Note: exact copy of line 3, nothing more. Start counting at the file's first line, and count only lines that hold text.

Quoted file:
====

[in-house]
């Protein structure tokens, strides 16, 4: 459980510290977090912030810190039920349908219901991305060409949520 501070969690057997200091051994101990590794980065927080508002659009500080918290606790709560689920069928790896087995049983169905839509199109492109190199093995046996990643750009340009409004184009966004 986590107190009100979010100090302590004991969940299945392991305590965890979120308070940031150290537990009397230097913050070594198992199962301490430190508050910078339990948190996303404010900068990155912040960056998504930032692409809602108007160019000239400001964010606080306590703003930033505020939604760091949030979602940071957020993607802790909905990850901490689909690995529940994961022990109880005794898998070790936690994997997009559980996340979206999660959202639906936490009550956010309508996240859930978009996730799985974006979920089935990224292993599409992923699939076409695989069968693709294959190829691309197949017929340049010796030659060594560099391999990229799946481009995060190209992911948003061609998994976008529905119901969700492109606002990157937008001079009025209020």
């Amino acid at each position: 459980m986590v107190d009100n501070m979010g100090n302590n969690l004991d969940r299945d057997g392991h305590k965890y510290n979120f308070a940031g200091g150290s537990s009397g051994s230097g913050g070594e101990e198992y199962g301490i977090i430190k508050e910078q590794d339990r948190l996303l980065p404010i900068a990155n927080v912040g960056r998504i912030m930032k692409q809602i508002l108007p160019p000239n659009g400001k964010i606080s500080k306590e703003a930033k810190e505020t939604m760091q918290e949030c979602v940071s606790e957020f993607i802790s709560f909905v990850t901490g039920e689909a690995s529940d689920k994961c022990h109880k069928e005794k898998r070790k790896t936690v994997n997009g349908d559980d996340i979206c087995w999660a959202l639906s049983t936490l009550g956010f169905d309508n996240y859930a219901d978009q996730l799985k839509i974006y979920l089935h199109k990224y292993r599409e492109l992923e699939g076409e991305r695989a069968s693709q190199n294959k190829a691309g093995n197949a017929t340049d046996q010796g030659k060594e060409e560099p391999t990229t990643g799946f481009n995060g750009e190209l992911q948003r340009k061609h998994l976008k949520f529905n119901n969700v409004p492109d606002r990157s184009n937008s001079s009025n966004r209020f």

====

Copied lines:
């Amino acid at each position: 459980m986590v107190d009100n501070m979010g100090n302590n969690l004991d969940r299945d057997g392991h305590k965890y510290n979120f308070a940031g200091g150290s537990s009397g051994s230097g913050g070594e101990e198992y199962g301490i977090i430190k508050e910078q590794d339990r948190l996303l980065p404010i900068a990155n927080v912040g960056r998504i912030m930032k692409q809602i508002l108007p160019p000239n659009g400001k964010i606080s500080k306590e703003a930033k810190e505020t939604m760091q918290e949030c979602v940071s606790e957020f993607i802790s709560f909905v990850t901490g039920e689909a690995s529940d689920k994961c022990h109880k069928e005794k898998r070790k790896t936690v994997n997009g349908d559980d996340i979206c087995w999660a959202l639906s049983t936490l009550g956010f169905d309508n996240y859930a219901d978009q996730l799985k839509i974006y979920l089935h199109k990224y292993r599409e492109l992923e699939g076409e991305r695989a069968s693709q190199n294959k190829a691309g093995n197949a017929t340049d046996q010796g030659k060594e060409e560099p391999t990229t990643g799946f481009n995060g750009e190209l992911q948003r340009k061609h998994l976008k949520f529905n119901n969700v409004p492109d606002r990157s184009n937008s001079s009025n966004r209020f």